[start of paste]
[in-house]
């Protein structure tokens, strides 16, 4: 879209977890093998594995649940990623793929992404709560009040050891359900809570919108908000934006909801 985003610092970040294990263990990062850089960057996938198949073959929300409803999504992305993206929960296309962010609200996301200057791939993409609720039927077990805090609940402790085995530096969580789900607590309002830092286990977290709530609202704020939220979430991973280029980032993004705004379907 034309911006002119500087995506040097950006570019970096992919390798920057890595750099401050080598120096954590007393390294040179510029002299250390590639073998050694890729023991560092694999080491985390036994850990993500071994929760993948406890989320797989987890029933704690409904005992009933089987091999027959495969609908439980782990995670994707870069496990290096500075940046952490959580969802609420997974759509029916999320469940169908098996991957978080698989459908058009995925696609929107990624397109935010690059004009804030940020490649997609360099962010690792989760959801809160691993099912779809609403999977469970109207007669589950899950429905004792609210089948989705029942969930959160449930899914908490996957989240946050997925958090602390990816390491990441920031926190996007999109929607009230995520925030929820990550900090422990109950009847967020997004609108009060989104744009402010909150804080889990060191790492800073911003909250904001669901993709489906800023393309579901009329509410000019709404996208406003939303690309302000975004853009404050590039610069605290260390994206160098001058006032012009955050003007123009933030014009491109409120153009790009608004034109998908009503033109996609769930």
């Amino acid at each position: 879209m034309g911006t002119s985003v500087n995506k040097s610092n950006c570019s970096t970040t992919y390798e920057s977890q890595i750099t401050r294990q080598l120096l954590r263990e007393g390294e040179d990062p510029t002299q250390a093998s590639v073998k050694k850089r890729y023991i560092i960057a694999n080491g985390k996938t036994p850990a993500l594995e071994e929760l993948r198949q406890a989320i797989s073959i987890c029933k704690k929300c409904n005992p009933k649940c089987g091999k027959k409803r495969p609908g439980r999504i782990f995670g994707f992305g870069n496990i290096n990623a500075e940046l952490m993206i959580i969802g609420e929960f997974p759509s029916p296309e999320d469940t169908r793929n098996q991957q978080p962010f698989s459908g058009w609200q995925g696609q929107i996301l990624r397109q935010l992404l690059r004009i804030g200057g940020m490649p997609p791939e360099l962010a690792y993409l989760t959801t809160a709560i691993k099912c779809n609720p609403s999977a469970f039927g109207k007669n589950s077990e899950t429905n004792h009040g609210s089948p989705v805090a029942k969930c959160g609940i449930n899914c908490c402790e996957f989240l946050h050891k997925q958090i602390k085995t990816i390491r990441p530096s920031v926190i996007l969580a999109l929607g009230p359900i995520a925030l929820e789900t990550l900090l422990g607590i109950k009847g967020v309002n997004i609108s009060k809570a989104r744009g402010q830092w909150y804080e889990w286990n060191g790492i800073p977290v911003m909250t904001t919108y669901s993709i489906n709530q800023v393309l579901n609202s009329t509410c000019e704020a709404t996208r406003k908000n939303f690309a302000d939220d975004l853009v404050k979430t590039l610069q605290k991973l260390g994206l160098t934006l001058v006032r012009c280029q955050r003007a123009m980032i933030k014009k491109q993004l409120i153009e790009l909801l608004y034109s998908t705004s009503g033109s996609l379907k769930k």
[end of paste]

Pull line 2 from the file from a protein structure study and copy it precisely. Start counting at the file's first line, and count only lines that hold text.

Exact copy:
């Protein structure tokens, strides 16, 4: 879209977890093998594995649940990623793929992404709560009040050891359900809570919108908000934006909801 985003610092970040294990263990990062850089960057996938198949073959929300409803999504992305993206929960296309962010609200996301200057791939993409609720039927077990805090609940402790085995530096969580789900607590309002830092286990977290709530609202704020939220979430991973280029980032993004705004379907 034309911006002119500087995506040097950006570019970096992919390798920057890595750099401050080598120096954590007393390294040179510029002299250390590639073998050694890729023991560092694999080491985390036994850990993500071994929760993948406890989320797989987890029933704690409904005992009933089987091999027959495969609908439980782990995670994707870069496990290096500075940046952490959580969802609420997974759509029916999320469940169908098996991957978080698989459908058009995925696609929107990624397109935010690059004009804030940020490649997609360099962010690792989760959801809160691993099912779809609403999977469970109207007669589950899950429905004792609210089948989705029942969930959160449930899914908490996957989240946050997925958090602390990816390491990441920031926190996007999109929607009230995520925030929820990550900090422990109950009847967020997004609108009060989104744009402010909150804080889990060191790492800073911003909250904001669901993709489906800023393309579901009329509410000019709404996208406003939303690309302000975004853009404050590039610069605290260390994206160098001058006032012009955050003007123009933030014009491109409120153009790009608004034109998908009503033109996609769930």